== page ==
Traditional public schools suffer from educational paralysis


Education in Maine is captive to progressive administrative and structural stagnation.  Our educational system has become the dream of progressive theorists and has suffered the unintended consequences that come from teaching social theory instead teaching the three “R’s.”

We’ve seen reduced academic achievement and our t
eachers have become babysitting clerks who waste time filling out forms and adhering to ridged schedules instead of teaching. We enforce zero tolerance policies and remove school officials’ responsibility to be evenhanded in dealing with infractions of school rules. No longer are school officials capable of evaluating an offense and adjusting the punishment to fit the crime. 

We’ve also experienced a
 buildup of administrative overreach that diverts funds from the classroom to administrative personnel who are busy codifying policy based on process rather than classroom excellence.  And we teach curricula infused with social engineering theories instead of the accumulated knowledge learned from the millennia of hard won wisdom, wisdom distilled from many destructive attempts to control and direct society.


Perhaps the biggest flaw in progressive educational theory is the belief that the word “public” gives government a constitutional first claim on the American people’s resources to fund government schools.  For Progressives, the fact that there is no constitutional grant to government for education is a very inconvenient truth. Inconvenient because there is no correlation between the amount of money administrators demand from the people and the amount of useful knowledge that students accumulate while in school. Educational monopoly on funding pushes administrative costs up while real educational innovation dries up and academic achievement drops.


Progressives say that the Founders wanted public schools to provide for all children, paid for by taxes.  Yes and no.  Yes, the Founders believed that an educated electorate was essential to self-government.  No, the Founders didn’t want the Federal government to fund or make decisions about education. The Founders believed that it is the civic duty of the electorate to educate the public, not the duty of the state and/or federal government to design curricula and enforce rigid standards.  The Founders intended the rearing of young children, including their education, to be a parental function initiated and instituted in conjunction with their neighbors at the local level.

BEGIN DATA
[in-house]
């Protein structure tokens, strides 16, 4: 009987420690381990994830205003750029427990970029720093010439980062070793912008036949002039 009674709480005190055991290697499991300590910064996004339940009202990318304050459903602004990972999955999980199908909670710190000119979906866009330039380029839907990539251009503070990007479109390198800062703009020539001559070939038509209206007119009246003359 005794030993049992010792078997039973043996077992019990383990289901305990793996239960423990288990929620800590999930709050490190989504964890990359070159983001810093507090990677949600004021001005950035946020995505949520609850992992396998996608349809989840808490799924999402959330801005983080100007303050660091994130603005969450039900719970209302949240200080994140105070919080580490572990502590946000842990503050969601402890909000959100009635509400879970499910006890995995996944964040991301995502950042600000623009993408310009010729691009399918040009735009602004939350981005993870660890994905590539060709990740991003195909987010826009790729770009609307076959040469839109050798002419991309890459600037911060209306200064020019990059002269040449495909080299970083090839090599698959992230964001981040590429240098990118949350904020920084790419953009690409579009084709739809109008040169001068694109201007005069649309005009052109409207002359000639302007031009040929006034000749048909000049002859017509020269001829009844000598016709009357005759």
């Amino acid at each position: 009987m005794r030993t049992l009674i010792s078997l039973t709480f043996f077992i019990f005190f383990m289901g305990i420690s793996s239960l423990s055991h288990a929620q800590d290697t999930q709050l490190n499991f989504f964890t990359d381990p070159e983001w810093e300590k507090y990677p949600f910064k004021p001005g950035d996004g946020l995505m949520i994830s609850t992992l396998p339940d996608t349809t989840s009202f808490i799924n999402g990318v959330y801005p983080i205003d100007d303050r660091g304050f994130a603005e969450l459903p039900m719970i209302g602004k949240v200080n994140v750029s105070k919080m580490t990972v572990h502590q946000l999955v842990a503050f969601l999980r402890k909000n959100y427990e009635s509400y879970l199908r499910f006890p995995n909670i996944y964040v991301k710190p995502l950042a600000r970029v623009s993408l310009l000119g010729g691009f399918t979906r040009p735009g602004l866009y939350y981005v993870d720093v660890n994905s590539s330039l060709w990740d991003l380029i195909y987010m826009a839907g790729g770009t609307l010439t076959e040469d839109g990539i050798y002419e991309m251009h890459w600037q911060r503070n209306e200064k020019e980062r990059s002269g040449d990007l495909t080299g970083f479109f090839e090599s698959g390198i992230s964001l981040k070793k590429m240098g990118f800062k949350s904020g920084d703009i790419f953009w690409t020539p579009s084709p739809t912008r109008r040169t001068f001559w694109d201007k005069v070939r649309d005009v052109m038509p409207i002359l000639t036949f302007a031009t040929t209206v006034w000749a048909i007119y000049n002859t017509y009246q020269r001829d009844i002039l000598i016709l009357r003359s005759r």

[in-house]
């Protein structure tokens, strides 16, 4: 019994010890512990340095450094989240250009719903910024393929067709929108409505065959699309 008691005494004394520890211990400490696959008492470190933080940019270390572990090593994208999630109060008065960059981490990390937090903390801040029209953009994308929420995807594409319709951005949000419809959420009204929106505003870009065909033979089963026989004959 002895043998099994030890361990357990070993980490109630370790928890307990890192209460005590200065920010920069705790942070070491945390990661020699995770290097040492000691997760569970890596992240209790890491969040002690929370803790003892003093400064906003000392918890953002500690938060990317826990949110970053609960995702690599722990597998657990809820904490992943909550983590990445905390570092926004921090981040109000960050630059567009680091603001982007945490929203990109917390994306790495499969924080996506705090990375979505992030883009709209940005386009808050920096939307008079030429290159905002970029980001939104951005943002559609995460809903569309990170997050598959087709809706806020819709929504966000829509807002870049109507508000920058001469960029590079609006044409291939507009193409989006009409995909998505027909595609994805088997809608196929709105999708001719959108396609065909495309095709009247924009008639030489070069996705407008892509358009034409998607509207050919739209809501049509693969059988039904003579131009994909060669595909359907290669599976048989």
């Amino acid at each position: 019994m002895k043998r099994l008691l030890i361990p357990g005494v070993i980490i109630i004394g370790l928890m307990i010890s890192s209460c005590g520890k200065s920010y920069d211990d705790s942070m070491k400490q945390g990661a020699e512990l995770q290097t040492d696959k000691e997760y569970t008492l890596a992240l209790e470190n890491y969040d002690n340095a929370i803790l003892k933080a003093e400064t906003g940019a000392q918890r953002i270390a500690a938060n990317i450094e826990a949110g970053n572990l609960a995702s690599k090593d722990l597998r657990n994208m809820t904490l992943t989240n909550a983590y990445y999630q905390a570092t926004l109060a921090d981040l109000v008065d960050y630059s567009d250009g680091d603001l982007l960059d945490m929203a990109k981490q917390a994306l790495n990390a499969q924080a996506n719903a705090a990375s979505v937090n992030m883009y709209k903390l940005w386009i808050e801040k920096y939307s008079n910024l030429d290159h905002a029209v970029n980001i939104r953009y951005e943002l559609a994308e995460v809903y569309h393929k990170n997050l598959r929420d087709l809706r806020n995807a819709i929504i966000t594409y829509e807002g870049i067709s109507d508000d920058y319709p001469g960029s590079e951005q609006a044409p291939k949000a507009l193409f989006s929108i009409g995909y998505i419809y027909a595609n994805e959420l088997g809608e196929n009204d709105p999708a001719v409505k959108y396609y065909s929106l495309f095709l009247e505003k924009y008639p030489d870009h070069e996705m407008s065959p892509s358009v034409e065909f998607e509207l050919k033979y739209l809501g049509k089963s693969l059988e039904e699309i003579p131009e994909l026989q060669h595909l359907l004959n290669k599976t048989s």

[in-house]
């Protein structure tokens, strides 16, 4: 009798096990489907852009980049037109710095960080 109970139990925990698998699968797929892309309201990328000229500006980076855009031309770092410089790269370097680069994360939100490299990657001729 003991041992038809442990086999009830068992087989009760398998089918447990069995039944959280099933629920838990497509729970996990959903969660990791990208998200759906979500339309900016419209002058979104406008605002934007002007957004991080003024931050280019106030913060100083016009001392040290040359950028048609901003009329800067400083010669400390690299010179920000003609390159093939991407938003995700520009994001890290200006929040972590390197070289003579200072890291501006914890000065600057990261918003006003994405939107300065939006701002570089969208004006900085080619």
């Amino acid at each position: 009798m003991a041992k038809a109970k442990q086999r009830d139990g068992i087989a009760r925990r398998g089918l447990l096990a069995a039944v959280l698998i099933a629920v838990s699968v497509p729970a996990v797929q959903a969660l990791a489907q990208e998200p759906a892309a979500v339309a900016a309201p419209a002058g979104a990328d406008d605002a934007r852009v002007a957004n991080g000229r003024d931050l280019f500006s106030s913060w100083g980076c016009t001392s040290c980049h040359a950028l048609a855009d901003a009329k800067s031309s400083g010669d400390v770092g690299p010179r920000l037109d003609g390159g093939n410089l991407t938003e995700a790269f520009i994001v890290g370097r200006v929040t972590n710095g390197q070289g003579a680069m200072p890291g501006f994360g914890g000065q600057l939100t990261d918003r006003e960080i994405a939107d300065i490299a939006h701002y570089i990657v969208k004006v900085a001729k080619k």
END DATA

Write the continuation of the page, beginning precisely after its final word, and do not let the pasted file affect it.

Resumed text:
A more accurate understanding of the Founders’ philosophies on education is that the educational curriculum and responsibility are with the parents and local community.  Given today’s existing school systems and their failure to properly educate our young to be literate in reading, writing, and mathematics, we need to look at alternate systems to educate our young.


In order to introduce a full range of options, the people will have to break the progressive hammerlock on education forged by the “public” school monopoly on tax resources. If we return to the Founders’ concept of civic responsibility for the education of the public, we will come up with a form of funding that links to the student rather than the school system.  Parents determining where their child’s education dollars will go will have a profound effect on the education establishment; it will force the education establishment to change from a process-oriented model to result driven education.  The competition for student dollars will very rapidly create new schools and improve existing ones.  Schools with effective learning and teaching techniques will thrive, and schools that are too hidebound will wither.


Conversely, some schools will develop expertise in educating mainstream students while other schools develop expertise in educating special needs or gifted students.  Schools will have the ability to require that parents participate in and support the education of their children.  For example, Maine’s charter schools have seen an uptick in enrollment from students with special needs, a sign that recent innovation in public education is already helping underserved students.


Maine’s existing charter schools have waiting lists and use lotteries for admissions when applications exceed allotted enrollment.  It would make a lot of sense to expand the charter school system now rather than wait for the current charter restrictions to expire.  Unfortunately, the education establishment resists new ideas because they have grown comfortable with their substandard system.


You would think that by now the advocates of these collectivist educational theories would have learned from failures over time.  They should have learned that the answer to societies problems do not lie with government, but with freedom of thought and action and the concomitant responsibility for those thoughts and action.

Our education protocols need to change from equality of results to equality of opportunity so that students can develop to their fullest capabilities.


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